Though the pandemic has made the last couple of winters especially brutal, with little respite during the summers of quarantine, winter is always hard. As seasons change, and temperatures rise and drop, we evince transitory mood swings that researchers don’t quite understand just yet. For now, animal behavior is our best guide to our seasonal highs and lows, more aptly referred to as seasonal affective disorder (SAD).
Seasonal breeders, such as birds, are greatly affected by day length, in particular with respect to hormones. As day length increases, male birds experience a testosterone surge, and migratory species become restless and start their seasonal migration. Though we aren’t seasonal breeders, our brains have similarly complex responses to day length. SAD occurs most commonly in “highly seasonal places distant from the equator where day length in winter is very short and triggers severe depression in vulnerable individuals,” per Psychology Today. New York falls into that highly seasonal category, which means we have to tolerate whatever the seasons throw at us, rain or shine.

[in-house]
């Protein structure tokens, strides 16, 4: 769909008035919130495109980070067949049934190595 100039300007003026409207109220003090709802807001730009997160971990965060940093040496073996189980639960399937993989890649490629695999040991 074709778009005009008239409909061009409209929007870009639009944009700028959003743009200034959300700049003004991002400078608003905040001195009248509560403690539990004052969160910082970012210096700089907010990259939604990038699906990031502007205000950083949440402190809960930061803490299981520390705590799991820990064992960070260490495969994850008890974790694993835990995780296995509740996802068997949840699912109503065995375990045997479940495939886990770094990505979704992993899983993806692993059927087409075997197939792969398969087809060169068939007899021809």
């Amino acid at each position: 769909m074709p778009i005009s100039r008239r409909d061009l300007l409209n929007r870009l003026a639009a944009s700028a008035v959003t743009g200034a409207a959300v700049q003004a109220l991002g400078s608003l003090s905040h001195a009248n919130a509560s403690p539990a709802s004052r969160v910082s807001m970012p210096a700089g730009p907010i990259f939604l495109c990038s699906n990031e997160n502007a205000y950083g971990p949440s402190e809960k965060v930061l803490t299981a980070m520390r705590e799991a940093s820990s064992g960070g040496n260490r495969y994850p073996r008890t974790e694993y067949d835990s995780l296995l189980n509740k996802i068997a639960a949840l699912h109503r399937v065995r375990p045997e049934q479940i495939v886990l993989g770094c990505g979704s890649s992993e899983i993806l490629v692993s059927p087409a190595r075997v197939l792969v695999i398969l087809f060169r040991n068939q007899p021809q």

For those who don’t mind a winter chill, being confined at home during extreme cold still interferes with our regular activities, resulting in lower moods. Of course, “the demotivating effect of extreme summer heat is similar to that of extreme winter cold. Both are stressful, tending to increase anxiety and lower mood,” driving home the fact that all extreme temperatures affect us negatively.
But it’s not so apparent, scientifically speaking, that the change of seasons affects our mood. There is actually little evidence that climate has any true impact on mood or mental health. Indeed, humans are incredible at adapting to the physical conditions we find ourselves in, including uncomfortable temperatures. If you feel your body simply cannot handle the cold, it is likely just because you’re not accustomed to it as someone in, say, Alaska or Minnesota might be.
SAD may not be a real mental illness, but I can personally vouch for the its real effects–and I know many others can too.
– Juliet Weschke, Writer
Source: Psychology Today